2. Hi Michelle, earlier this year on New Years’ Eve, I heard someone ask a group of children, “What are you excited about happening this year?” One small boy answered … “I’m in Year 3 this year and I get to do NAPLAN”. My heart sank to my boots. Someone has been pumping this kid up to think that this is a really important thing and made him think that he will ‘smash’ it.
    I love teaching Year 3 and have taught them quite a few times. What do I really dislike about teaching Year 3? NAPLAN! I see some students brimming with confidence and willing to have a go at anything lose their self esteem because a test done on one day of the year, using language that is not ‘NESB friendly’ determines in their parents’ eyes whether they are ‘dumb’ or not.
    I try as hard as I can to educate these parents but in an ignorant world where results mean more than learning, it is very hard.
    Good on you for your efforts at the preschool. I sincerely hope that some of the parents were ‘soft soil’ to accept your ‘rain of truth’ and went away thinking about the true meaning of education … that it is empowering their children for their lives in the future.

    • Wow, I can’t believe a child said that about yr 3. What have ‘we’ done to them? It’s such a flawed system for so many students in so many ways.

      Thanks so much for your comment. I’m very much hoping ears and eyes were opened at the preschool, time will tell.

  3. Perhaps NAPLAN could take a page out of IQ’s book and not release results to the public. Imagine if a single child’s or school’s average IQ score was displayed online. It would be totally unacceptable. These scores are utterly useless without context and interpretation from a qualified professional.
    In answer to the teacher’s question “why are your scores so low?”, that’s a totally immature question for a short Q&A. I recommend that next time you tell him “The school is aware of the score and is taking measures to improve it”. Get all politician on them!
    Thanks for the piece, it’s fortifying.

  4. Michelle, I asked the kids in my year 5 class what they were worried about and what they were looking forward to in an all about me type activity, many were worried about ‘natplan’ (lol) and some were excited about it! I let their parents know how I felt about it at the parent info night but thankfully no one seemed to be overly interested which is good. However, it concerns me the amount of time we are spending, in this first term, on learning that is related to NAPLAN. Before NAPLAN and Basic Skills did year 3 and 5 teachers plan their teaching according to their own agenda?

    Sorry to hear you had that experience but I am not surprised as I vividly remember playing at the park with my son, who would have been about 2 at the time, listening to mums talk about school choice!

  5. Thanks for taking the time to read and comment Jane! It really worries me that NAPLAN is even in the heads of year 5 students, what a horrible thing to be thinking about when you’re 11. I hope someone’s doing a study about the impact of this sort of testing on the mental and emotional wellbeing of our primary school students.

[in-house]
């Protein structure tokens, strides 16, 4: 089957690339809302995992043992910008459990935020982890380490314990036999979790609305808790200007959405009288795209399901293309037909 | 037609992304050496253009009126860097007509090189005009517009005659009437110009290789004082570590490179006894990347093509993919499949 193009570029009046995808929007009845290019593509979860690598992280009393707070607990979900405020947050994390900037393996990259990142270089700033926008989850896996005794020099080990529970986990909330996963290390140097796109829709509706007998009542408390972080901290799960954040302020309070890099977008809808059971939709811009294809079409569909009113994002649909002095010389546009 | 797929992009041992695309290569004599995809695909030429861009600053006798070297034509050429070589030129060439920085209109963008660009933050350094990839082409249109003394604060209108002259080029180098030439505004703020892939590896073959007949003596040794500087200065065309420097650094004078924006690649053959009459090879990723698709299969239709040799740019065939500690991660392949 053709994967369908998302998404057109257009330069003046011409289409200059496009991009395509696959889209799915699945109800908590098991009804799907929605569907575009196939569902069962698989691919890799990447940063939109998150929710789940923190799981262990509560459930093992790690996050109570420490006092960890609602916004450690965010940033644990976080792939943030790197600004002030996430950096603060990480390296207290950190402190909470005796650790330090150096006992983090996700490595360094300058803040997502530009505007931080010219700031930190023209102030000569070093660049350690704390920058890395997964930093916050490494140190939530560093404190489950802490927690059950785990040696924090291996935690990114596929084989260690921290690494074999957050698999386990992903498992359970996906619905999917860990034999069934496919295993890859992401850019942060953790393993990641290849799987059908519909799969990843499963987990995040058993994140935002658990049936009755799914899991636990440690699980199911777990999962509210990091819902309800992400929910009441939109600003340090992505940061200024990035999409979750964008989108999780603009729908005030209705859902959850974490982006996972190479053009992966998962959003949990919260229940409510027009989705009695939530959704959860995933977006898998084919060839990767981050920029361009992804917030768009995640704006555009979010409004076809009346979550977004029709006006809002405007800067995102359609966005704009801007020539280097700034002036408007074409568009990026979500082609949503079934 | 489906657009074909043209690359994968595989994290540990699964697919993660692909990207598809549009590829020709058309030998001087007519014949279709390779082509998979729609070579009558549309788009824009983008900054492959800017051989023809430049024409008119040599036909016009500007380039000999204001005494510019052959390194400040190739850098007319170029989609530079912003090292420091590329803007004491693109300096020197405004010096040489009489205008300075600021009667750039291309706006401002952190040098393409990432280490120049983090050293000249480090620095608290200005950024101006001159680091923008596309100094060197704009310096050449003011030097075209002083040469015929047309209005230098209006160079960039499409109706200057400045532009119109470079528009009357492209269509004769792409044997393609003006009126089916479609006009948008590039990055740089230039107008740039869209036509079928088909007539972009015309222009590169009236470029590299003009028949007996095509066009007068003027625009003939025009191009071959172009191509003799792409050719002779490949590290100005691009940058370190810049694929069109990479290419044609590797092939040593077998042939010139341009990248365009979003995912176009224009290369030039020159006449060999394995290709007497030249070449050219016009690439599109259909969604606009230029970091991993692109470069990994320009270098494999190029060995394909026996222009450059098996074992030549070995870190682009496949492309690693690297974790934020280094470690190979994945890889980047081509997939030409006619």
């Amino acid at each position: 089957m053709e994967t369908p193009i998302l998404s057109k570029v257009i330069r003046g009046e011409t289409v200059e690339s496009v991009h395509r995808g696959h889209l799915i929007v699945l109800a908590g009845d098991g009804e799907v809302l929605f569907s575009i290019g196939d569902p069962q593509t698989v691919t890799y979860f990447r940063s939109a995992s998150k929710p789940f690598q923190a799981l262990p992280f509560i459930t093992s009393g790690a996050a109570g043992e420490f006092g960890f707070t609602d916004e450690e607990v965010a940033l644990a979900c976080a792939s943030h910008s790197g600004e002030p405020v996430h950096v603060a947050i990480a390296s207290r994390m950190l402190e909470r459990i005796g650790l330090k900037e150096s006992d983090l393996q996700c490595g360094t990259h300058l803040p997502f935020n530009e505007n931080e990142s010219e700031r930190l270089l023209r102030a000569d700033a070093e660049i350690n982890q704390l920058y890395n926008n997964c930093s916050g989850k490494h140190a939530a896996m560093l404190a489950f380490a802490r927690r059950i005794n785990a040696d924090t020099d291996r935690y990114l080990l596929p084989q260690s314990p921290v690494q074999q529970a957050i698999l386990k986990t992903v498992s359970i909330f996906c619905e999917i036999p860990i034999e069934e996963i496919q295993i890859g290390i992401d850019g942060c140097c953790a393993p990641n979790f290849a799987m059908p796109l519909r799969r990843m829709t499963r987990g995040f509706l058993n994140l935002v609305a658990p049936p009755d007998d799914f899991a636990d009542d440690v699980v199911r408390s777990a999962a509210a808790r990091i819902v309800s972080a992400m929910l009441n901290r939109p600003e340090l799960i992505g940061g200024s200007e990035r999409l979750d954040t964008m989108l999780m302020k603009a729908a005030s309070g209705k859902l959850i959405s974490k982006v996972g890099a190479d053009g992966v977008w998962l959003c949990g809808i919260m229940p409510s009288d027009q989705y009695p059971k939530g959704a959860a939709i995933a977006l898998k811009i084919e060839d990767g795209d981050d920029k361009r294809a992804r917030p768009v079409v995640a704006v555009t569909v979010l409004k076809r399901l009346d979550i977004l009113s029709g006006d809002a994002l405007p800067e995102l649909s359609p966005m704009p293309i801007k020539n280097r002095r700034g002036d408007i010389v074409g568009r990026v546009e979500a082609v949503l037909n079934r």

6. I just found this post while looking for something about phonics. I was one of the parents at that info session, I remember it well!

    Just wanted to let you know that I don’t think it’s as bad as it seems out there in parentland with the focusing on tests, at least around here. Although I wasn’t the parent who asked that first question, I don’t think NAPLAN was an overriding concern for them, or anyone else. As you wrote, though, it did unfortunately lead to more questions on the topic. I’m not sure why but I don’t think it really reflected an overriding concern about “performance” etc.

    A few thoughts on why it came up:

    – there’s definitely angst about catchments around here, but it’s more often about location (drop-off/pick-up logistics and so on) rather than school “quality”. Don’t underestimate the incredible strain of logistics when both parents work, one kid is in school, one’s in daycare 2km in the opposite direction, and the train station is over there. Sure it’s a first world problem but no-one wants to have to get their kids out of the house crazy early every day, or traipse all over the neighbourhood picking up siblings before arriving home tired and hungry. That kind of thing has a huge effect on kids’ wellbeing.

    – for those who, like me, had never even thought to look at NAPLAN scores, perhaps we wondered whether it’s something we should know about.

    – for those of us who aren’t educators, we simply don’t know where to start when we are trying to understand what school will be like for our kids.

    – I have a few other theories but really, I think a lot of it just comes back to it being the first question..

    Good news:

    – You answered the NAPLAN question very well, and really made it clear why it was a poor indicator.

    – I happen to know the parent who asked that question and they are quite happy about sending their kid to your school for K.

    – You’re a credit to your profession. Don’t sweat it about the pushy NAPLAN-obsessed parents — most of us aren’t like that. At least, not at pre-school 🙂